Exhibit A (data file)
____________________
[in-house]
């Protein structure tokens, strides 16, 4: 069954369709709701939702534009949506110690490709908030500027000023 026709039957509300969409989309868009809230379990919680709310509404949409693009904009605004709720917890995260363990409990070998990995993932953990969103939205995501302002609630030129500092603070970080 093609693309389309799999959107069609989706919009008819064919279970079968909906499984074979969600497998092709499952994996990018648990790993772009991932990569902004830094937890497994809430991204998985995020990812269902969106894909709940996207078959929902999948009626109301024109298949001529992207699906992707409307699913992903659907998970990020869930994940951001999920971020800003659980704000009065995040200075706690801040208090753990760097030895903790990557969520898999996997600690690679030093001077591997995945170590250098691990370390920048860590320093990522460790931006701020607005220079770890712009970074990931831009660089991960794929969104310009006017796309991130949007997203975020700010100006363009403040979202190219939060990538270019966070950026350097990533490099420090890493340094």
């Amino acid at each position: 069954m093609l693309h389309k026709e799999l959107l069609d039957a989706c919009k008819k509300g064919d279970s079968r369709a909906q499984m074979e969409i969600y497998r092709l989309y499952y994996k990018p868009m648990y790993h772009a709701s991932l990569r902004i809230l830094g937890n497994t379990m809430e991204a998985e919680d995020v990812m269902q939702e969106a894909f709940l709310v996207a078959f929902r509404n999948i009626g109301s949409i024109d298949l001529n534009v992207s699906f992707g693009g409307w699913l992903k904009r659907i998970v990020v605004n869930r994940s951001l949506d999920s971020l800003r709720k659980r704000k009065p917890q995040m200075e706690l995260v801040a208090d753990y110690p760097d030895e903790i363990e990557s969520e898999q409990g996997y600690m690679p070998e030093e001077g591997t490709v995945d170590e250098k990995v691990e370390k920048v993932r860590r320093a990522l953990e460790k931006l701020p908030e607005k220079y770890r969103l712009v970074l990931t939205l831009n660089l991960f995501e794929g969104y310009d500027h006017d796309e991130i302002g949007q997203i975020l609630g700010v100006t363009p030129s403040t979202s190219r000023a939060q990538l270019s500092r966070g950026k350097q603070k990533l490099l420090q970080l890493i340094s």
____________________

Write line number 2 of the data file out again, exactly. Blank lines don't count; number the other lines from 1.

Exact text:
């Protein structure tokens, strides 16, 4: 069954369709709701939702534009949506110690490709908030500027000023 026709039957509300969409989309868009809230379990919680709310509404949409693009904009605004709720917890995260363990409990070998990995993932953990969103939205995501302002609630030129500092603070970080 093609693309389309799999959107069609989706919009008819064919279970079968909906499984074979969600497998092709499952994996990018648990790993772009991932990569902004830094937890497994809430991204998985995020990812269902969106894909709940996207078959929902999948009626109301024109298949001529992207699906992707409307699913992903659907998970990020869930994940951001999920971020800003659980704000009065995040200075706690801040208090753990760097030895903790990557969520898999996997600690690679030093001077591997995945170590250098691990370390920048860590320093990522460790931006701020607005220079770890712009970074990931831009660089991960794929969104310009006017796309991130949007997203975020700010100006363009403040979202190219939060990538270019966070950026350097990533490099420090890493340094």